Best of Daily Reflections: God Isn’t Grumpy and Annoyed with YouDaily Reflection / Produced by The High Calling
Then all the elders of Israel gathered together and came to Samuel at Ramah, and said to him, "You are old and your sons do not follow in your ways; appoint for us, then, a king to govern us, like other nations."
1 Samuel 8:4-20
We have so much to learn—and unlearn—about the true character and behavior of God. Consider the transformational moment in Israel’s history described in 1 Samuel 8. The survival of Israel’s loose confederation of twelve tribes was threatened by the hostile nations growing and growling around them. They decided that they needed to unite into a monarchy led by a king “like all the other nations.” From the beginning, it had been expected that Israel would one day have a king: "God said to Abraham, 'I will bless Sarah, and she shall give rise to nations; kings of peoples shall come from her' " (Gen. 17:15-16).
Asking for a king wasn’t the problem. Insisting on "a king like the other nations”—that was the problem. Until Samuel’s day, God had been King of Israel, and a series of judges had been God’s representatives. Samuel, the latest judge, was old, and his sons were losers. So the people asked for new leadership—“a king like the other nations.” Samuel is skeptical, but God instructs him to give the people what they want with a warning. If they choose a king “like the other nations,” they may not like it. These other kings were “takers.” They take sons, daughters, slaves, crops, and land. They don't fight battles for the people; the people fight for the king. Israel pictured a mighty king, conquering adversaries and forcing into submission the nations of the earth. They couldn’t imagine a servant-king who would honor the reign of God and sacrificially rise above the perversions, temptations, and corruptions that come with power.
For the next thousand years, God allowed Israel to choose its kings, some better, some worse—some way, way worse. None was better than David, who was himself a deeply flawed leader. And this is where we are given a profoundly important glimpse of God; through it all, God remains faithful. Israel fails and fails and fails again—a thousand years of failures—but God remains faithful.
We need to unlearn the idea of a cold, glaring, grumpy God who spends most of his time annoyed with his miserable, small-minded, crusty-hearted, faux followers. The truth of God is nothing like that. The truth of God is his full-bodied, unfailing delight in us. Even when we've failed for a thousand years, God still binds up our wounds, brushes us off, and sends us out again saying, “What have you learned? What will you do next time? Remember, I am with you, ALWAYS.”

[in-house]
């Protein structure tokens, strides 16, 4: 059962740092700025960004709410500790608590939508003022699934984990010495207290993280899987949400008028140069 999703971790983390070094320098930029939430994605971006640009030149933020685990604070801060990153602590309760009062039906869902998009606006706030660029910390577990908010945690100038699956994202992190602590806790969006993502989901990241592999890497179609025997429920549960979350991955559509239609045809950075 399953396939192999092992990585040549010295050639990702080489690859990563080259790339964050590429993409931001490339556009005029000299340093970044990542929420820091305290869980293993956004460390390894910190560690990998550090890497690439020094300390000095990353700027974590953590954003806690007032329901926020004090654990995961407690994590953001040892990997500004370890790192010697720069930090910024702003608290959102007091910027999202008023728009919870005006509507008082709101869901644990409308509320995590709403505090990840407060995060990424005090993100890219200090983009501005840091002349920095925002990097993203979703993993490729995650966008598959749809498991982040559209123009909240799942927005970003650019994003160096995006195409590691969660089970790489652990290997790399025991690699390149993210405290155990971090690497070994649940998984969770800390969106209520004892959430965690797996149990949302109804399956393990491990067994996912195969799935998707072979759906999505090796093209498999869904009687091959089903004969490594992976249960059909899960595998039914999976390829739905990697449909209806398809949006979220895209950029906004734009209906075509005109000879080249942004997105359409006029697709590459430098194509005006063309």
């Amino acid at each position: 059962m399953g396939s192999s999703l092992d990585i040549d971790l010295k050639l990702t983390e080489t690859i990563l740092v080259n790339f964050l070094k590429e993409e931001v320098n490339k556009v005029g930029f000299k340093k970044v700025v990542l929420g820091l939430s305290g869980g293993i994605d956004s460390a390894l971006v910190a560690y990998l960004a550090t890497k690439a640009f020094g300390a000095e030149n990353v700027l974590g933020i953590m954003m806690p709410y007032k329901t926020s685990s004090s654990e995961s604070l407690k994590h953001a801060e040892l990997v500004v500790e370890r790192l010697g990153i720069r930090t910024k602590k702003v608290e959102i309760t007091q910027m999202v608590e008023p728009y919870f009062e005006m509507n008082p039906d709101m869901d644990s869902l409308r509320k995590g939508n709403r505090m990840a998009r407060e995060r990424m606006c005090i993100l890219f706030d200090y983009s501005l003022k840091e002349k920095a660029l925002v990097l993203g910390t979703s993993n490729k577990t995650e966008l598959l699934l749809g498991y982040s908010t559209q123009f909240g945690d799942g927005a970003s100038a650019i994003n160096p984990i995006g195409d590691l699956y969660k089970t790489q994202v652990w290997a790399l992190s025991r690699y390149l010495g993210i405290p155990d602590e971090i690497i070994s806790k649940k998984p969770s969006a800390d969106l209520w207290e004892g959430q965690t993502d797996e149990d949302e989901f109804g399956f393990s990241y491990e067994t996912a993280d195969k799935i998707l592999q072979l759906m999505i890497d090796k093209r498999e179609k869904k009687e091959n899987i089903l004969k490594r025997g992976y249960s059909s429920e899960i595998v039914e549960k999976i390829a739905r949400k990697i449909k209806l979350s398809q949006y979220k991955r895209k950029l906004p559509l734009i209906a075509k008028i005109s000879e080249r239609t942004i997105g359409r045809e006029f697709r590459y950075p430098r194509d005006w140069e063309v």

Then all the elders of Israel gathered together and came to Samuel at Ramah, and said to him, "You are old and your sons do not follow in your ways; appoint for us, then, a king to govern us, like other nations." But the thing displeased Samuel when they said, "Give us a king to govern us," Samuel prayed to the Lord, and the Lord said to Samuel, "Listen to the voice of the people in all that they say to you; for they have not rejected you, but they have rejected me from being king over them. Just as they have done to me, from the day I brought them up out of Egypt to this day, forsaking me and serving other gods, so also they are doing to you. Now then, listen to their voice; only—you shall solemnly warn them, and show them the ways of the king who shall reign over them."
So Samuel reported all the words of the Lord to the people who were asking him for a king. He said, "These will be the ways of the king who will reign over you: he will take your sons and appoint them to his chariots and to be his horsemen, and to run before his chariots; and he will appoint for himself commanders of thousands and commanders of fifties, and some to plough his ground and to reap his harvest, and to make his implements of war and the equipment of his chariots. He will take your daughters to be perfumers and cooks and bakers. He will take the best of your fields and vineyards and olive orchards and give them to his courtiers. He will take one-tenth of your grain and of your vineyards and give it to his officers and his courtiers. He will take your male and female slaves, and the best of your cattle and donkeys, and put them to his work. He will take one-tenth of your flocks, and you shall be his slaves. And in that day you will cry out because of your king, whom you have chosen for yourselves; but the Lord will not answer you in that day." But the people refused to listen to the voice of Samuel; they said, "No! but we are determined to have a king over us, so that we also may be like other nations, and that our king may govern us and go out before us and fight our battles."
1 Samuel 8:4-20
QUESTIONS FOR FURTHER REFLECTION: Describe some of the areas of your life where growth in faithfulness has been especially slow. What are you learning about yourself and about God through all your efforts? What does it mean to you that "the spirit is willing but the flesh is weak"?
PRAYER: Eternal God, break the evil spell that tells me you are cold, small, terrifying, and depressing. Even when I fail you for the thousandth time, remind me that your steadfast love for me stretches from everlasting to everlasting. Amen.